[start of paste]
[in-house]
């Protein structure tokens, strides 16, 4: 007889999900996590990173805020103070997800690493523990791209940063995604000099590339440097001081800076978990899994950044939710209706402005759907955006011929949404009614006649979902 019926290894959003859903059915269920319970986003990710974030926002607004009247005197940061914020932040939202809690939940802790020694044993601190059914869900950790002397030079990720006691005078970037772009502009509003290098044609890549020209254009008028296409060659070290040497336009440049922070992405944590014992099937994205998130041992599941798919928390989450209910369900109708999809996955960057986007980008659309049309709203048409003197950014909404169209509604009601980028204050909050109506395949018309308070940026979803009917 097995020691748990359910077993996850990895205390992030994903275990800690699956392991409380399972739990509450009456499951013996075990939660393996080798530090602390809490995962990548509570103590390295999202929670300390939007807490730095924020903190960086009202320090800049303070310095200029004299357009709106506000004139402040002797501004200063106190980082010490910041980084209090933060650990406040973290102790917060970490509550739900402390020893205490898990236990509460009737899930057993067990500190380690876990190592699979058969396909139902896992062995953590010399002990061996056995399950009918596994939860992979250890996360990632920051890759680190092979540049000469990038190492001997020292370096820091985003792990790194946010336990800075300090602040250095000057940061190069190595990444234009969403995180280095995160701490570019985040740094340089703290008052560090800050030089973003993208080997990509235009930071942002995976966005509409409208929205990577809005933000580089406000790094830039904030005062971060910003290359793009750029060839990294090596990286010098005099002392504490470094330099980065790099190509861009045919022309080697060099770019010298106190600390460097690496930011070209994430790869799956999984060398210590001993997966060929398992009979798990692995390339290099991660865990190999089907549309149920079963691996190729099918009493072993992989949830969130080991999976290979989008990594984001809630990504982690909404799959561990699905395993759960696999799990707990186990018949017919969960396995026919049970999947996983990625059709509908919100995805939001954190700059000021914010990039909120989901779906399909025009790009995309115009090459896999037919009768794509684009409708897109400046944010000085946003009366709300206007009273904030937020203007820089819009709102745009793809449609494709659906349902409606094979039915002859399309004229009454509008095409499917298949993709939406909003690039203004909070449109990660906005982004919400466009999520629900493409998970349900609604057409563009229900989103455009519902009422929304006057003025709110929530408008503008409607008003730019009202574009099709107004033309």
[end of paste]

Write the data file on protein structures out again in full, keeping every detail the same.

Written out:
[in-house]
């Protein structure tokens, strides 16, 4: 007889999900996590990173805020103070997800690493523990791209940063995604000099590339440097001081800076978990899994950044939710209706402005759907955006011929949404009614006649979902 019926290894959003859903059915269920319970986003990710974030926002607004009247005197940061914020932040939202809690939940802790020694044993601190059914869900950790002397030079990720006691005078970037772009502009509003290098044609890549020209254009008028296409060659070290040497336009440049922070992405944590014992099937994205998130041992599941798919928390989450209910369900109708999809996955960057986007980008659309049309709203048409003197950014909404169209509604009601980028204050909050109506395949018309308070940026979803009917 097995020691748990359910077993996850990895205390992030994903275990800690699956392991409380399972739990509450009456499951013996075990939660393996080798530090602390809490995962990548509570103590390295999202929670300390939007807490730095924020903190960086009202320090800049303070310095200029004299357009709106506000004139402040002797501004200063106190980082010490910041980084209090933060650990406040973290102790917060970490509550739900402390020893205490898990236990509460009737899930057993067990500190380690876990190592699979058969396909139902896992062995953590010399002990061996056995399950009918596994939860992979250890996360990632920051890759680190092979540049000469990038190492001997020292370096820091985003792990790194946010336990800075300090602040250095000057940061190069190595990444234009969403995180280095995160701490570019985040740094340089703290008052560090800050030089973003993208080997990509235009930071942002995976966005509409409208929205990577809005933000580089406000790094830039904030005062971060910003290359793009750029060839990294090596990286010098005099002392504490470094330099980065790099190509861009045919022309080697060099770019010298106190600390460097690496930011070209994430790869799956999984060398210590001993997966060929398992009979798990692995390339290099991660865990190999089907549309149920079963691996190729099918009493072993992989949830969130080991999976290979989008990594984001809630990504982690909404799959561990699905395993759960696999799990707990186990018949017919969960396995026919049970999947996983990625059709509908919100995805939001954190700059000021914010990039909120989901779906399909025009790009995309115009090459896999037919009768794509684009409708897109400046944010000085946003009366709300206007009273904030937020203007820089819009709102745009793809449609494709659906349902409606094979039915002859399309004229009454509008095409499917298949993709939406909003690039203004909070449109990660906005982004919400466009999520629900493409998970349900609604057409563009229900989103455009519902009422929304006057003025709110929530408008503008409607008003730019009202574009099709107004033309």